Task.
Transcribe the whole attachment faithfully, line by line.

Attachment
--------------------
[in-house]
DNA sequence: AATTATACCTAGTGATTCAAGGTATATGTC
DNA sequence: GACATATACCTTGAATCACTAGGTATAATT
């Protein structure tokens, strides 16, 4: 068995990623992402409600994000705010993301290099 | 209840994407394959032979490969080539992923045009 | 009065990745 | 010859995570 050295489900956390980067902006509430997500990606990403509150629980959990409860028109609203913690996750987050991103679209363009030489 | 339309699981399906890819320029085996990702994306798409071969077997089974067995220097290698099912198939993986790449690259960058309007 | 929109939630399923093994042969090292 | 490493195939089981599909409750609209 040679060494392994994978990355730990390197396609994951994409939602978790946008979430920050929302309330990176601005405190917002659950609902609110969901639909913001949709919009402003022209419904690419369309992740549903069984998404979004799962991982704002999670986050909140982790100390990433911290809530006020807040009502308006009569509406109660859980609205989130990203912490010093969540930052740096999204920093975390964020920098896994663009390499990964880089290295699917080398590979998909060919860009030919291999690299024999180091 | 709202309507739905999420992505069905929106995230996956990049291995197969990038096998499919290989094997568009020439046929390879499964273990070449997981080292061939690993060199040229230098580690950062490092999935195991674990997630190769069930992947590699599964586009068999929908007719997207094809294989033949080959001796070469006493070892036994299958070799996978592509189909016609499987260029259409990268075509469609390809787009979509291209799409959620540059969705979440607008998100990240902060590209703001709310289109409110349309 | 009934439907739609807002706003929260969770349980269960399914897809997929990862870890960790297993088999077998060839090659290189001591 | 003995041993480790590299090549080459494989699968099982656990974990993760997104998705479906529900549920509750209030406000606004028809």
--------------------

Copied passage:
[in-house]
DNA sequence: AATTATACCTAGTGATTCAAGGTATATGTC
DNA sequence: GACATATACCTTGAATCACTAGGTATAATT
């Protein structure tokens, strides 16, 4: 068995990623992402409600994000705010993301290099 | 209840994407394959032979490969080539992923045009 | 009065990745 | 010859995570 050295489900956390980067902006509430997500990606990403509150629980959990409860028109609203913690996750987050991103679209363009030489 | 339309699981399906890819320029085996990702994306798409071969077997089974067995220097290698099912198939993986790449690259960058309007 | 929109939630399923093994042969090292 | 490493195939089981599909409750609209 040679060494392994994978990355730990390197396609994951994409939602978790946008979430920050929302309330990176601005405190917002659950609902609110969901639909913001949709919009402003022209419904690419369309992740549903069984998404979004799962991982704002999670986050909140982790100390990433911290809530006020807040009502308006009569509406109660859980609205989130990203912490010093969540930052740096999204920093975390964020920098896994663009390499990964880089290295699917080398590979998909060919860009030919291999690299024999180091 | 709202309507739905999420992505069905929106995230996956990049291995197969990038096998499919290989094997568009020439046929390879499964273990070449997981080292061939690993060199040229230098580690950062490092999935195991674990997630190769069930992947590699599964586009068999929908007719997207094809294989033949080959001796070469006493070892036994299958070799996978592509189909016609499987260029259409990268075509469609390809787009979509291209799409959620540059969705979440607008998100990240902060590209703001709310289109409110349309 | 009934439907739609807002706003929260969770349980269960399914897809997929990862870890960790297993088999077998060839090659290189001591 | 003995041993480790590299090549080459494989699968099982656990974990993760997104998705479906529900549920509750209030406000606004028809």